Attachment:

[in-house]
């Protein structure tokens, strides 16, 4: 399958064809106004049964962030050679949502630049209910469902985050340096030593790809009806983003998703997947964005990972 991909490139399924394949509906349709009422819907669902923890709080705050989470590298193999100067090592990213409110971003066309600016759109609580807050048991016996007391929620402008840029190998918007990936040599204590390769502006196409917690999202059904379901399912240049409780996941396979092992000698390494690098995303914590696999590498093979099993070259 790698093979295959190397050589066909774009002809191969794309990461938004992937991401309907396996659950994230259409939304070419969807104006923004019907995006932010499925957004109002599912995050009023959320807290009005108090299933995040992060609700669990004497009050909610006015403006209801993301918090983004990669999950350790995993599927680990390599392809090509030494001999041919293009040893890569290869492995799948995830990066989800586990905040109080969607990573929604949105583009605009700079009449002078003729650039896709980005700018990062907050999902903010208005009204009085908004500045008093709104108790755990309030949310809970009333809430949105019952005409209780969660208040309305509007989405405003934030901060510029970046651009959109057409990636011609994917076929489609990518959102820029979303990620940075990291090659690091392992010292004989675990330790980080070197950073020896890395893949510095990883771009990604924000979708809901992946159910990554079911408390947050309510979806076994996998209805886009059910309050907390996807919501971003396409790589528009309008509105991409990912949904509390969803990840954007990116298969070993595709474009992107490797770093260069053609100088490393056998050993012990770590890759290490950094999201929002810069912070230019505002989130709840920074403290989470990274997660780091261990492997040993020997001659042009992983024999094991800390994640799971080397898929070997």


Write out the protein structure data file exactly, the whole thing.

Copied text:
[in-house]
């Protein structure tokens, strides 16, 4: 399958064809106004049964962030050679949502630049209910469902985050340096030593790809009806983003998703997947964005990972 991909490139399924394949509906349709009422819907669902923890709080705050989470590298193999100067090592990213409110971003066309600016759109609580807050048991016996007391929620402008840029190998918007990936040599204590390769502006196409917690999202059904379901399912240049409780996941396979092992000698390494690098995303914590696999590498093979099993070259 790698093979295959190397050589066909774009002809191969794309990461938004992937991401309907396996659950994230259409939304070419969807104006923004019907995006932010499925957004109002599912995050009023959320807290009005108090299933995040992060609700669990004497009050909610006015403006209801993301918090983004990669999950350790995993599927680990390599392809090509030494001999041919293009040893890569290869492995799948995830990066989800586990905040109080969607990573929604949105583009605009700079009449002078003729650039896709980005700018990062907050999902903010208005009204009085908004500045008093709104108790755990309030949310809970009333809430949105019952005409209780969660208040309305509007989405405003934030901060510029970046651009959109057409990636011609994917076929489609990518959102820029979303990620940075990291090659690091392992010292004989675990330790980080070197950073020896890395893949510095990883771009990604924000979708809901992946159910990554079911408390947050309510979806076994996998209805886009059910309050907390996807919501971003396409790589528009309008509105991409990912949904509390969803990840954007990116298969070993595709474009992107490797770093260069053609100088490393056998050993012990770590890759290490950094999201929002810069912070230019505002989130709840920074403290989470990274997660780091261990492997040993020997001659042009992983024999094991800390994640799971080397898929070997």